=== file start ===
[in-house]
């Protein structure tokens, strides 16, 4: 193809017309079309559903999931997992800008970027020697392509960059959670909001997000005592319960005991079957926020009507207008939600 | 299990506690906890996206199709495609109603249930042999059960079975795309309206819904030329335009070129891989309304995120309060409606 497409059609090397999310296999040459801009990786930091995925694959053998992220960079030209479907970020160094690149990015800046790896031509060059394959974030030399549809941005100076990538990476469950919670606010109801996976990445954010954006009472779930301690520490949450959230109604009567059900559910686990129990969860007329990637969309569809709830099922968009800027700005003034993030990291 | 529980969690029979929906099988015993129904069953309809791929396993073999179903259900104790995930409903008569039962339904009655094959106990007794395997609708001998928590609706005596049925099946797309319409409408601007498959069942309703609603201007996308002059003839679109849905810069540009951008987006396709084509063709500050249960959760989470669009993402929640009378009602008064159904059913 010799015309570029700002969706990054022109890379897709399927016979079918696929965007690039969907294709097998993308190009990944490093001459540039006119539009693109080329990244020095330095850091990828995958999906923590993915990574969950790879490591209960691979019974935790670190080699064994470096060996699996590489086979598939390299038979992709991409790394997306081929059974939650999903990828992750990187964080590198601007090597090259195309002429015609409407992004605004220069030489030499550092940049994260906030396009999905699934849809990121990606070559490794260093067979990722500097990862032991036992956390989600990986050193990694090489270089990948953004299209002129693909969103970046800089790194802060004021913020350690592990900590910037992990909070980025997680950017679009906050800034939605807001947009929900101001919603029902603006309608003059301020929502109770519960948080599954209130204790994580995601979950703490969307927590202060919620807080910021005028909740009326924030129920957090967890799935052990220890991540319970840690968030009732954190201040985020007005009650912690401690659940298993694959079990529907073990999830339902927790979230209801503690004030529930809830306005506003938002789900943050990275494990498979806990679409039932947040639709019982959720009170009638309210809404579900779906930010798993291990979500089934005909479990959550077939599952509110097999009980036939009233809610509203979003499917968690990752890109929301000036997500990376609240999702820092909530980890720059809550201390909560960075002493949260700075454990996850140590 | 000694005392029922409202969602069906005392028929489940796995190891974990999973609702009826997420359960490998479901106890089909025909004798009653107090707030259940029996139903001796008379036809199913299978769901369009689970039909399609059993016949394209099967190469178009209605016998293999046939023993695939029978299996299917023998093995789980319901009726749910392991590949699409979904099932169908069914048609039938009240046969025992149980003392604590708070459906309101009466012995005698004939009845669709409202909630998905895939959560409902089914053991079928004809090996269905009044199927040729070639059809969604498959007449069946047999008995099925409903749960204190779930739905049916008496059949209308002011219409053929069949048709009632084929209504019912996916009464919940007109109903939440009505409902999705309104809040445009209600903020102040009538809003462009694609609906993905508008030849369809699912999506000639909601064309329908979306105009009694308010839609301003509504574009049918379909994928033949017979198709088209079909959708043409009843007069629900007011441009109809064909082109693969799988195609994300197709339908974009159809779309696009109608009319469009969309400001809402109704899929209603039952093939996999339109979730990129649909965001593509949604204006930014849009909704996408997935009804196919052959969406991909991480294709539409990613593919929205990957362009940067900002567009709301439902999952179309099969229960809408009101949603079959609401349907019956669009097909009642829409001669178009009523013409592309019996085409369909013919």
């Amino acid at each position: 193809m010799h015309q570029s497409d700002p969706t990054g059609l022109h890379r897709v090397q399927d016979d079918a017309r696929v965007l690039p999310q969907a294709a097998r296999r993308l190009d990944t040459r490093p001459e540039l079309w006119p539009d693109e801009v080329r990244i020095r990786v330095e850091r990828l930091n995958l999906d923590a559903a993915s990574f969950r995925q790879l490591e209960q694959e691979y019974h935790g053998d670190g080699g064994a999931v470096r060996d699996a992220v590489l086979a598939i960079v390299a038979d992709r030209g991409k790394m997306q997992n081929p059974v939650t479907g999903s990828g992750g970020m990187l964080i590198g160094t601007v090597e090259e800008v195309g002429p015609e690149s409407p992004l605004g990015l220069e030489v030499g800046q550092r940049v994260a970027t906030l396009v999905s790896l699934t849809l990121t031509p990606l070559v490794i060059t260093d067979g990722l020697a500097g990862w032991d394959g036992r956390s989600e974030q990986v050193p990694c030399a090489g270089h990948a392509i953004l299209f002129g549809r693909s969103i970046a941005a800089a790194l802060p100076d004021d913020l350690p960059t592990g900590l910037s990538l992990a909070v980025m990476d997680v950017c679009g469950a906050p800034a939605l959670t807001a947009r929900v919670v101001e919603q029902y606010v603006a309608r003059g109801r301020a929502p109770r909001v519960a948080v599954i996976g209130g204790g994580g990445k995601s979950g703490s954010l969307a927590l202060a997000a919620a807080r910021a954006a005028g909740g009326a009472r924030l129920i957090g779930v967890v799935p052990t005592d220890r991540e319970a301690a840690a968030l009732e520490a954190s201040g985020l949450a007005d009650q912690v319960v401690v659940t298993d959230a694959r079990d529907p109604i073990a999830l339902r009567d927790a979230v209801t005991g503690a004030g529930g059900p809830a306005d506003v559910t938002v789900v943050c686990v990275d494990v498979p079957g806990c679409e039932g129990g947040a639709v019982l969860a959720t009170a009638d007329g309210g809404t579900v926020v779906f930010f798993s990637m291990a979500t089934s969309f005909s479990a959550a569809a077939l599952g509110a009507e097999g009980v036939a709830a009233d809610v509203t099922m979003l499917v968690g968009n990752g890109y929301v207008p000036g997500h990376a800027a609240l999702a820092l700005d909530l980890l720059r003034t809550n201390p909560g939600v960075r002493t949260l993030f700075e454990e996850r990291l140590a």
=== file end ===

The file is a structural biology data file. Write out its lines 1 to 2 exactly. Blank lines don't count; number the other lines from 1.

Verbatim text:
[in-house]
């Protein structure tokens, strides 16, 4: 193809017309079309559903999931997992800008970027020697392509960059959670909001997000005592319960005991079957926020009507207008939600 | 299990506690906890996206199709495609109603249930042999059960079975795309309206819904030329335009070129891989309304995120309060409606 497409059609090397999310296999040459801009990786930091995925694959053998992220960079030209479907970020160094690149990015800046790896031509060059394959974030030399549809941005100076990538990476469950919670606010109801996976990445954010954006009472779930301690520490949450959230109604009567059900559910686990129990969860007329990637969309569809709830099922968009800027700005003034993030990291 | 529980969690029979929906099988015993129904069953309809791929396993073999179903259900104790995930409903008569039962339904009655094959106990007794395997609708001998928590609706005596049925099946797309319409409408601007498959069942309703609603201007996308002059003839679109849905810069540009951008987006396709084509063709500050249960959760989470669009993402929640009378009602008064159904059913 010799015309570029700002969706990054022109890379897709399927016979079918696929965007690039969907294709097998993308190009990944490093001459540039006119539009693109080329990244020095330095850091990828995958999906923590993915990574969950790879490591209960691979019974935790670190080699064994470096060996699996590489086979598939390299038979992709991409790394997306081929059974939650999903990828992750990187964080590198601007090597090259195309002429015609409407992004605004220069030489030499550092940049994260906030396009999905699934849809990121990606070559490794260093067979990722500097990862032991036992956390989600990986050193990694090489270089990948953004299209002129693909969103970046800089790194802060004021913020350690592990900590910037992990909070980025997680950017679009906050800034939605807001947009929900101001919603029902603006309608003059301020929502109770519960948080599954209130204790994580995601979950703490969307927590202060919620807080910021005028909740009326924030129920957090967890799935052990220890991540319970840690968030009732954190201040985020007005009650912690401690659940298993694959079990529907073990999830339902927790979230209801503690004030529930809830306005506003938002789900943050990275494990498979806990679409039932947040639709019982959720009170009638309210809404579900779906930010798993291990979500089934005909479990959550077939599952509110097999009980036939009233809610509203979003499917968690990752890109929301000036997500990376609240999702820092909530980890720059809550201390909560960075002493949260700075454990996850140590 | 000694005392029922409202969602069906005392028929489940796995190891974990999973609702009826997420359960490998479901106890089909025909004798009653107090707030259940029996139903001796008379036809199913299978769901369009689970039909399609059993016949394209099967190469178009209605016998293999046939023993695939029978299996299917023998093995789980319901009726749910392991590949699409979904099932169908069914048609039938009240046969025992149980003392604590708070459906309101009466012995005698004939009845669709409202909630998905895939959560409902089914053991079928004809090996269905009044199927040729070639059809969604498959007449069946047999008995099925409903749960204190779930739905049916008496059949209308002011219409053929069949048709009632084929209504019912996916009464919940007109109903939440009505409902999705309104809040445009209600903020102040009538809003462009694609609906993905508008030849369809699912999506000639909601064309329908979306105009009694308010839609301003509504574009049918379909994928033949017979198709088209079909959708043409009843007069629900007011441009109809064909082109693969799988195609994300197709339908974009159809779309696009109608009319469009969309400001809402109704899929209603039952093939996999339109979730990129649909965001593509949604204006930014849009909704996408997935009804196919052959969406991909991480294709539409990613593919929205990957362009940067900002567009709301439902999952179309099969229960809408009101949603079959609401349907019956669009097909009642829409001669178009009523013409592309019996085409369909013919």